Small Business Advice Improve Your Accounts Receivable Collection Cycle Now-jiqingwuyuetian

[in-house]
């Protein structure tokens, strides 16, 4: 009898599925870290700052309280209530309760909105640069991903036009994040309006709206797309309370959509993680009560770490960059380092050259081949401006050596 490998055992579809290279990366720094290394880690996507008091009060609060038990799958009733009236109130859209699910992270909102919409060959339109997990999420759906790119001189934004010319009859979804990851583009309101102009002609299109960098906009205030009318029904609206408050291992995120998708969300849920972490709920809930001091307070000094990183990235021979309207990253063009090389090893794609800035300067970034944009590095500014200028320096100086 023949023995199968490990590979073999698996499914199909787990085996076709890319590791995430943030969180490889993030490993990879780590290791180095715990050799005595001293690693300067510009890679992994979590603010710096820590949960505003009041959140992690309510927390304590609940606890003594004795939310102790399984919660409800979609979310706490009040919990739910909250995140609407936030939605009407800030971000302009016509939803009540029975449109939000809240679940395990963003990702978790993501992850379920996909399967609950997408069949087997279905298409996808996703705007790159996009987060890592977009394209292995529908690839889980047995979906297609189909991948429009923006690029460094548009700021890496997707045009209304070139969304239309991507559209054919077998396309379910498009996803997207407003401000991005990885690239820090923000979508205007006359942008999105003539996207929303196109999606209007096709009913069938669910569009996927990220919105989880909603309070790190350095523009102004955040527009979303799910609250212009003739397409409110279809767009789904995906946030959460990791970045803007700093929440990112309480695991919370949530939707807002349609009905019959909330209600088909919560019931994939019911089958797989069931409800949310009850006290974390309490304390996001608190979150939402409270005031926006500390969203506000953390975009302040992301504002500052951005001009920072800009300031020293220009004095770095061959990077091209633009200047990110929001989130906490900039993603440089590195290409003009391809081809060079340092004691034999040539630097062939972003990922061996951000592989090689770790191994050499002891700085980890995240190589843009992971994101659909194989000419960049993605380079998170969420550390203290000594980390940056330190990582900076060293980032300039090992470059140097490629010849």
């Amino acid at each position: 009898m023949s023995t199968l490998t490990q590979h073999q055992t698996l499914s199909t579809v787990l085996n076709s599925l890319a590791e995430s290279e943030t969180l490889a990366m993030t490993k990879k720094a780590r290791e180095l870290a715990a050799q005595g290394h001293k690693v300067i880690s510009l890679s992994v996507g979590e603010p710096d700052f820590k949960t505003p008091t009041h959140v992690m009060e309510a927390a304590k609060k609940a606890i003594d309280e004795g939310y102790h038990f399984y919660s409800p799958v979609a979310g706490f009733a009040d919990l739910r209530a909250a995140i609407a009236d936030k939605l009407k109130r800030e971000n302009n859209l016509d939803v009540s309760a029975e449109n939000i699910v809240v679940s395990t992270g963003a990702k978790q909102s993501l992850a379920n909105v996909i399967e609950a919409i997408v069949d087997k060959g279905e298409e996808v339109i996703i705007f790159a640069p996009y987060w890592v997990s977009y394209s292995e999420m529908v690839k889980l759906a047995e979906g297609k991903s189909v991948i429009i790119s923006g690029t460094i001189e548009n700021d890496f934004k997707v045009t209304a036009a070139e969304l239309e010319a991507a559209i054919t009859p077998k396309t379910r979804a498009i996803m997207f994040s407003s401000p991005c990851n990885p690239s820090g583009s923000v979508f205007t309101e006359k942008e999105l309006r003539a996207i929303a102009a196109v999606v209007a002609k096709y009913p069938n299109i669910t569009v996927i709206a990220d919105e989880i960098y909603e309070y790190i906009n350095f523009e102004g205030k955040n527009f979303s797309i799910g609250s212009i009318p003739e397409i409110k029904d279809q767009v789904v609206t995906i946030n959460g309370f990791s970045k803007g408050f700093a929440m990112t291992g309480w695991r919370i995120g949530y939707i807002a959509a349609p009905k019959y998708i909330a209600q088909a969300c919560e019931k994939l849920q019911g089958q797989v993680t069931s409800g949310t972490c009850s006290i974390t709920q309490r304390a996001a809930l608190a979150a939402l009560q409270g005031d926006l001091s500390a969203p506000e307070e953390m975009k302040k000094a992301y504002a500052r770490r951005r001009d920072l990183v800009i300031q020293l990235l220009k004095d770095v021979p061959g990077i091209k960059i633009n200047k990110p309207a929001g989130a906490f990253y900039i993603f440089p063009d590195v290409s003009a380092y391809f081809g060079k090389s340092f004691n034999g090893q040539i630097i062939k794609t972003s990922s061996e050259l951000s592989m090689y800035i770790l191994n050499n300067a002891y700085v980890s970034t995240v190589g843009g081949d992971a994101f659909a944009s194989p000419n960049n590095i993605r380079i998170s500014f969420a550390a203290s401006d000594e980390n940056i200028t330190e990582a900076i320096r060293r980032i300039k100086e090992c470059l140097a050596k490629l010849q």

Almost any small business can use advice on how to improve its collection cycle. The first line of defense against late payments is a complete invoice. Your bills should be accurate, detailed and easy to understand. If difficult to understand, then your client will need to call for additional information. That translates into "you have been added to their to-do list," which increases the time of your collection cycle. Include on each invoice: Your company’s contact information: name, address, tax id number, phone and contact person The date the invoice was prepared The customer’s name and address A description of the goods or services sold to the customer itemize, if possible (An itemized bill is harder to contest.) The amount due, with sales tax amount broken out When the invoice is due Once prepared, send invoices promptly. Another piece of small business advice is the longer you take to bill a customer the less likely you are to receive payment for the goods and services provided. Many of my business mentoring clients are surprised to learn that the step requiring the most amount of time in the cash conversion process is the time it takes to collect on a customer account. The cash conversion process begins the moment they make contact with the customer, and ends when they have received and deposited payment from that customer; hopefully this cycle repeats itself each month. The time it takes my business mentoring clients to collect their accounts receivable is measured by the average accounts receivable collection period. The average accounts receivable collection period is an important indicator for determining when their business will be paid for the goods and services it provides. This simple calculation gives you a powerful tracking tool that helps you adjust your cash in-flow on an as-needed basis: Step 1: Calculate your average collection period by dividing your total sales for the previous year by 365. This gives you your average daily sales volume. (Total Sales / 365 Days = Average Daily Sales Volume) Step 2: Then divide your average daily sales volume into your current accounts receivable balance to get the number of days it takes to collect a bill. (Average Accounts Receivable Collection Period = Average Daily Sales Volume / Current Accounts Receivable Balance) Now that you know your average accounts receivable collection period, you then need to interpret that number as it relates to your business by asking four important bookkeeping service questions. Bookkeeping Service Question #1: Is your average accounts receivable collection period in line with the company’s credit policy? If your credit terms provide your customers with 30 days to pay their bills, then you should expect that your average collection period will be somewhere around 30 days – maybe a little longer. If your average collection period is 60 days then you need to examine other factors that affect billing. Bookkeeping Service Question #2: Are you billing your customers consistently? Look at your Accounts Receivable Aging Report, the report that summarizes all of your outstanding invoices by client and number of days outstanding. Are the outstanding invoices on that report related to products and services sold within the last 45 days, or are they related to products and services you provided three months ago and just got around to billing? Create a procedure to bill customers once a week or each time you have a completed sale. Bookkeeping Service Question #3: Are you billing your customers effectively? Are your customers calling you with questions about your invoice? Perhaps you didn’t have that important upfront conversation with your client about how you charge for your products and services. By having this conversation, confusion and anxiety over wondering if the customer is going to pay you can be eliminated. Bookkeeping Service Question #4: Are you tracking overdue accounts and taking consistent action to collect past due accounts? Do you have an effective tool in place to track when an account comes due, and knowing who has paid their bills and who has not? When a customer’s invoice goes past its due date, is there a procedure in place to follow-up with that customer? Sometimes sending customer statements and making friendly reminder calls is all it takes. By answering these four basic questions, implementing a few bookkeeping service procedures and heeding this small business advice, you’ll soon be running a fine-tuned collection machine. About the Author: Laurie O’Neil is the co-founder of The Bookkeeper’s Referral Network Inc., the place where business meets great bookkeepers. To get your copy of a free special report, The 9 Disastrous Mistakes Most Freelance Bookkeeper’s Make in Business (and How You Can Avoid Them!), visit . Article Published On: ..articlesnatch.. – Small Business 相关的主题文章: